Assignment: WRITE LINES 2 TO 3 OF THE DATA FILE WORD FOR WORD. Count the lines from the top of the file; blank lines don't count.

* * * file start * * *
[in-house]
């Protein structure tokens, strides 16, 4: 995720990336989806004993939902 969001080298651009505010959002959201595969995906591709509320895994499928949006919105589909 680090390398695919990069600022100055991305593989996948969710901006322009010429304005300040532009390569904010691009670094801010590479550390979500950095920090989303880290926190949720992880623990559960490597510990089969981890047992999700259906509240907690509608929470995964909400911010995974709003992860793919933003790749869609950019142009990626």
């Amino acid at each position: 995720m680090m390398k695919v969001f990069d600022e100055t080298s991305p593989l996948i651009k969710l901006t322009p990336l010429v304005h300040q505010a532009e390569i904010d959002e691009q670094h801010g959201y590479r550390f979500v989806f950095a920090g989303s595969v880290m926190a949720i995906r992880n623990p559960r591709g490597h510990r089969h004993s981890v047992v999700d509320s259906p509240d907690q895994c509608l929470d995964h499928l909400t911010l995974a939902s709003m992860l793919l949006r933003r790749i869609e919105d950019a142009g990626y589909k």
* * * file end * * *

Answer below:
């Protein structure tokens, strides 16, 4: 995720990336989806004993939902 969001080298651009505010959002959201595969995906591709509320895994499928949006919105589909 680090390398695919990069600022100055991305593989996948969710901006322009010429304005300040532009390569904010691009670094801010590479550390979500950095920090989303880290926190949720992880623990559960490597510990089969981890047992999700259906509240907690509608929470995964909400911010995974709003992860793919933003790749869609950019142009990626």
């Amino acid at each position: 995720m680090m390398k695919v969001f990069d600022e100055t080298s991305p593989l996948i651009k969710l901006t322009p990336l010429v304005h300040q505010a532009e390569i904010d959002e691009q670094h801010g959201y590479r550390f979500v989806f950095a920090g989303s595969v880290m926190a949720i995906r992880n623990p559960r591709g490597h510990r089969h004993s981890v047992v999700d509320s259906p509240d907690q895994c509608l929470d995964h499928l909400t911010l995974a939902s709003m992860l793919l949006r933003r790749i869609e919105d950019a142009g990626y589909k």